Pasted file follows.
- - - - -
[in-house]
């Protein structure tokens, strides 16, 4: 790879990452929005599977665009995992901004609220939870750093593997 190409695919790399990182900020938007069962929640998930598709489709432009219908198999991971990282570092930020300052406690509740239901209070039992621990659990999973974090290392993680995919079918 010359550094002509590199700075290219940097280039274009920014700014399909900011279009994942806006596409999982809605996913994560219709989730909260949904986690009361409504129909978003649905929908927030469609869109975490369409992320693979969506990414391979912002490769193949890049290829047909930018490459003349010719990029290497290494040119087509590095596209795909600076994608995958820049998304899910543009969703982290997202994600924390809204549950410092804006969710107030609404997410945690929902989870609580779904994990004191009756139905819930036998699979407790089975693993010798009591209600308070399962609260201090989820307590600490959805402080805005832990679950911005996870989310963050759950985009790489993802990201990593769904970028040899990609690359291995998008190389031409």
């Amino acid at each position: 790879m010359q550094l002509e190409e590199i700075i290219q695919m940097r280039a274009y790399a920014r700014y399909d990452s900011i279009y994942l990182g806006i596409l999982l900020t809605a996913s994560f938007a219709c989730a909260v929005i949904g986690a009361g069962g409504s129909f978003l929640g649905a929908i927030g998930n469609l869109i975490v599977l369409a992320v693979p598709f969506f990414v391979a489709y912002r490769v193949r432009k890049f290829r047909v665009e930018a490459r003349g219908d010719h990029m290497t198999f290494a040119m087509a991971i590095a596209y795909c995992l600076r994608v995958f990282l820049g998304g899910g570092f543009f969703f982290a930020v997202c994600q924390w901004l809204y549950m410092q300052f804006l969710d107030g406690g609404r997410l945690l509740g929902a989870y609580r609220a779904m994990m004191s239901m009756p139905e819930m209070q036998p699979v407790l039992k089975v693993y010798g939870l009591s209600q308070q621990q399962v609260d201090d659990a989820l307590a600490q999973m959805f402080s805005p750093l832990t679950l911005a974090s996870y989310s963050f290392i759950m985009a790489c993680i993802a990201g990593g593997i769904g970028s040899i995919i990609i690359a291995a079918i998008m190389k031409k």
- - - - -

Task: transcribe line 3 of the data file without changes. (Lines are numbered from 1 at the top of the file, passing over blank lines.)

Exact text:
């Amino acid at each position: 790879m010359q550094l002509e190409e590199i700075i290219q695919m940097r280039a274009y790399a920014r700014y399909d990452s900011i279009y994942l990182g806006i596409l999982l900020t809605a996913s994560f938007a219709c989730a909260v929005i949904g986690a009361g069962g409504s129909f978003l929640g649905a929908i927030g998930n469609l869109i975490v599977l369409a992320v693979p598709f969506f990414v391979a489709y912002r490769v193949r432009k890049f290829r047909v665009e930018a490459r003349g219908d010719h990029m290497t198999f290494a040119m087509a991971i590095a596209y795909c995992l600076r994608v995958f990282l820049g998304g899910g570092f543009f969703f982290a930020v997202c994600q924390w901004l809204y549950m410092q300052f804006l969710d107030g406690g609404r997410l945690l509740g929902a989870y609580r609220a779904m994990m004191s239901m009756p139905e819930m209070q036998p699979v407790l039992k089975v693993y010798g939870l009591s209600q308070q621990q399962v609260d201090d659990a989820l307590a600490q999973m959805f402080s805005p750093l832990t679950l911005a974090s996870y989310s963050f290392i759950m985009a790489c993680i993802a990201g990593g593997i769904g970028s040899i995919i990609i690359a291995a079918i998008m190389k031409k």